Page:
The FDA expanded the use of Lynparza, sold by AstraZeneca Plc and Merck & Co. Inc., and approved a new two-tablet regimen for the drug.
There is a ray of sunshine for beleaguered Tesaro as Japanese pharma giant Takeda Pharmaceutical struck a deal worth up to $340 million for Asian development and marketing rights for recently approved PARP inhibitor Zejula (niraparib).
Two pharma giants are combining forces to take on multiple cancers in a deal worth up to $8.5 billion.
Clovis Oncology announced topline results from a confirmatory Phase III ARIEL3 trial of Rubraca (ruparib) in platinum-sensitive ovarian cancer.
Scientists have developed a new three-in-one blood test that has the potential to turn AstraZeneca’s drug Lynparza into a precision medicine for prostate cancer.
Women with advanced breast cancer who carry specific genetic mutations experienced double the response rate and delayed disease progression when treated with AstraZeneca’s Lynparza versus standard chemotherapy, according to a late-stage trial.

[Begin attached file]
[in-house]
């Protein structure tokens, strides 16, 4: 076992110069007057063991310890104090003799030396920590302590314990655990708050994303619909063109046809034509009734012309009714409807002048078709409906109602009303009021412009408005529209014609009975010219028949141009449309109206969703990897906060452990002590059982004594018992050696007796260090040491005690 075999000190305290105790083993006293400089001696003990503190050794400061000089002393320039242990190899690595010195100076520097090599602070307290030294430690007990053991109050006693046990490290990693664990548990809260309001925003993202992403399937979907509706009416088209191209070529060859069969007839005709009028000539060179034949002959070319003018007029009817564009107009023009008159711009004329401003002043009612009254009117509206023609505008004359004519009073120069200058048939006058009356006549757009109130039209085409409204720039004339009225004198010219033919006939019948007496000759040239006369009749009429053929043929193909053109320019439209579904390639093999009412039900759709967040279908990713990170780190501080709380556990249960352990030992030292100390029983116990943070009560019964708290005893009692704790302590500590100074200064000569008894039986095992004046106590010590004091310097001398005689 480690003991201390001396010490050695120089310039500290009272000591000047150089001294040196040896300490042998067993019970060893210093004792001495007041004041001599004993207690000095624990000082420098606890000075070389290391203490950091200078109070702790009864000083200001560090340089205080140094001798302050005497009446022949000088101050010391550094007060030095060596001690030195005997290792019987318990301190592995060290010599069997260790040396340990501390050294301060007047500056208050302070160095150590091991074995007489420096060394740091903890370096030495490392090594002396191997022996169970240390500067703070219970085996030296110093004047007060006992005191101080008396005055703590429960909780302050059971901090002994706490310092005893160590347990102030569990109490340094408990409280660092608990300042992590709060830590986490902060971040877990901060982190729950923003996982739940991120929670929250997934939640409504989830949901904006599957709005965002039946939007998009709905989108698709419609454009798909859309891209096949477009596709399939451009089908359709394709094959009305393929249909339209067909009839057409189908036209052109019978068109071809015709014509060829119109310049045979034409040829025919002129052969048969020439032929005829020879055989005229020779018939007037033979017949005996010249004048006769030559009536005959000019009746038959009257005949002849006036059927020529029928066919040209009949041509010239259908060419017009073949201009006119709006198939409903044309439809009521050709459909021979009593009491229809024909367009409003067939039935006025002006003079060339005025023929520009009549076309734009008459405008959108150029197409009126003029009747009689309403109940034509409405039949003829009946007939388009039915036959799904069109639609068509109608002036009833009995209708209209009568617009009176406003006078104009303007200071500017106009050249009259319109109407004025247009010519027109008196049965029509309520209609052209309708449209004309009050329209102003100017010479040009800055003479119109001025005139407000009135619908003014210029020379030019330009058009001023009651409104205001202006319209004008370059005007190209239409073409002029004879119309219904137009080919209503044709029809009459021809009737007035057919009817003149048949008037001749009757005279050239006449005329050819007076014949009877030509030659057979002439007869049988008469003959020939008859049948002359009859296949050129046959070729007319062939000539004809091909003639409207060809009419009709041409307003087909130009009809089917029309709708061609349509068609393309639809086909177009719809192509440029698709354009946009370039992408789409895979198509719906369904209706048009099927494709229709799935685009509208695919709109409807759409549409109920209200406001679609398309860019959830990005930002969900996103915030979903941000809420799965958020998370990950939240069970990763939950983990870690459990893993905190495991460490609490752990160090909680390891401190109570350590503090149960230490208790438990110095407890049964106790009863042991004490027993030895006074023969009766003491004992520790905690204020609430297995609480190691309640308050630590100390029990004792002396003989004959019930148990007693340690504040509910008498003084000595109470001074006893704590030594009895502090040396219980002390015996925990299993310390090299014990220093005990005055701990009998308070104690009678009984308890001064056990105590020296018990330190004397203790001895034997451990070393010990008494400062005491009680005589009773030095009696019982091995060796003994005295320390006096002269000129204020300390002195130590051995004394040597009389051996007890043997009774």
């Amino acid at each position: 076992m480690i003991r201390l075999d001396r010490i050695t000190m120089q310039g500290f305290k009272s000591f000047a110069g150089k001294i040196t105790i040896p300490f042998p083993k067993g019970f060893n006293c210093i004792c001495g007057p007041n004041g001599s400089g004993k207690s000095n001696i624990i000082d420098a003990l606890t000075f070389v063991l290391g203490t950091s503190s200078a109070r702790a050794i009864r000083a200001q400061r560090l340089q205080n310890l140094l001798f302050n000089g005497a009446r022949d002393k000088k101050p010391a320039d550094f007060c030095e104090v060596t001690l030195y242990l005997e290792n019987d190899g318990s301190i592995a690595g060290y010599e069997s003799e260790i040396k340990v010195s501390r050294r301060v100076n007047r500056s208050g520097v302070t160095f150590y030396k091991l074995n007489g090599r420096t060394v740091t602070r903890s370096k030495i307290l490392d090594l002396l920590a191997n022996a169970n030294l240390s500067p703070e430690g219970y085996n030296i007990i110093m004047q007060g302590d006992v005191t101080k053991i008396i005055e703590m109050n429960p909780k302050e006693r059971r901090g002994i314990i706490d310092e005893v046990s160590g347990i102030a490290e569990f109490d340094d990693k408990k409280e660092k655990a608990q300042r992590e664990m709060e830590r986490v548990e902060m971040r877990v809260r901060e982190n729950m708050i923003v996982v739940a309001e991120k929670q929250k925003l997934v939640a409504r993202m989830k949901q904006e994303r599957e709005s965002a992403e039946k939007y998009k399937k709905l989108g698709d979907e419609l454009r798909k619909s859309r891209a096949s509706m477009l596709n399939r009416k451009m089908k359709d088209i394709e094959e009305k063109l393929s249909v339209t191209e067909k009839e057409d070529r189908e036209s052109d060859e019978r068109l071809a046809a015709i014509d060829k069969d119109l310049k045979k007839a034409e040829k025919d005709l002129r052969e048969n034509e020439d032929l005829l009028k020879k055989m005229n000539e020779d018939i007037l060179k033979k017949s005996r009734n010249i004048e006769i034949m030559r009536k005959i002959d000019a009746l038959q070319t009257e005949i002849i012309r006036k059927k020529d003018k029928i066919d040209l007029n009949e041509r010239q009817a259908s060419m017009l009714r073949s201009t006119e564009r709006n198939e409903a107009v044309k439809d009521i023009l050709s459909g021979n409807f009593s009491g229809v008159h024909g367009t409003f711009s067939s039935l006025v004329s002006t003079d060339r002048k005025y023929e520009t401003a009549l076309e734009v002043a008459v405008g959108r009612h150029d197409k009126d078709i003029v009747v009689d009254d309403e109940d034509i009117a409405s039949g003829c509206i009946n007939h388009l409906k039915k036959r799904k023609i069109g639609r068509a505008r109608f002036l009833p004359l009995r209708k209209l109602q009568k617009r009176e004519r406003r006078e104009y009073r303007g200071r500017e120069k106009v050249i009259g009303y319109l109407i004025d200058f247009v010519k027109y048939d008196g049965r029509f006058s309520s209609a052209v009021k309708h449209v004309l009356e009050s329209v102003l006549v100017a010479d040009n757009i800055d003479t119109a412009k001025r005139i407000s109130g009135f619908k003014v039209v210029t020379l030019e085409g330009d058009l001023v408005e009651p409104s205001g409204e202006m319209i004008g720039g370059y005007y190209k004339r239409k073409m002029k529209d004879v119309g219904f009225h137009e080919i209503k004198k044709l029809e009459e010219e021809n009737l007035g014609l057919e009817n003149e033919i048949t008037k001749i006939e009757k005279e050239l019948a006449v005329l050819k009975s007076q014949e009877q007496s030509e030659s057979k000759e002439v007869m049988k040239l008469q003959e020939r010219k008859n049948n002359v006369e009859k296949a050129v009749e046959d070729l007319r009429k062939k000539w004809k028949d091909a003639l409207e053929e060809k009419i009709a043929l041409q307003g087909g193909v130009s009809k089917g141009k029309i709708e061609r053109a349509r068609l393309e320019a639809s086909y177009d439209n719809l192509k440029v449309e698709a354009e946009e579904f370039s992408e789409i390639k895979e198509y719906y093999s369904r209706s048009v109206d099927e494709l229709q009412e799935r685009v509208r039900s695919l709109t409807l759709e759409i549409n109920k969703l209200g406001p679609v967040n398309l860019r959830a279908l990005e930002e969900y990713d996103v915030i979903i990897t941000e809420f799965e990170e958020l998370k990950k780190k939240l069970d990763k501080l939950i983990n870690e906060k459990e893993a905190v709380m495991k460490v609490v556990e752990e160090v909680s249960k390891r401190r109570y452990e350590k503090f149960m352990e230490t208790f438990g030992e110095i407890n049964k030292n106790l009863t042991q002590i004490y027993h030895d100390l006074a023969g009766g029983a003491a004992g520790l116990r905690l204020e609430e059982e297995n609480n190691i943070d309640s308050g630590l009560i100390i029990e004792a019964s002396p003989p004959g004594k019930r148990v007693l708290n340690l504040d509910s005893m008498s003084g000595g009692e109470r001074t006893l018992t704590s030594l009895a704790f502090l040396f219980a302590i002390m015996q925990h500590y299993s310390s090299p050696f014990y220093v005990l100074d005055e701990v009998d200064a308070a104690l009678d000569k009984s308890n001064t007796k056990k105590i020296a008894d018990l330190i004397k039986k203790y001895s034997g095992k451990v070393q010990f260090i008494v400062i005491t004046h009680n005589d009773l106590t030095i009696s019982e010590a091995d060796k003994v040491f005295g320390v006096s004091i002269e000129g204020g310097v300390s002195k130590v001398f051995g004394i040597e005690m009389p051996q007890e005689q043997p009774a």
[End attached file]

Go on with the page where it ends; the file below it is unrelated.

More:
As AstraZeneca faces declining revenue in 2017 from the loss of patents and the challenge of generic drugs, the company culled two drugs from its pipeline.
As AstraZeneca continues to move its operations to new headquarters in Cambridge, England, the company quietly pushed back its timeline for a late-stage lung cancer trial.
AbbVie Inc. said its experimental cancer drug, veliparib, failed to meet the main goals of two late-stage studies.
The U.S. Food and Drug Administration approved Tesaro Inc.’s drug, Zejula (niraparib), for the treatment of recurrent ovarian cancer.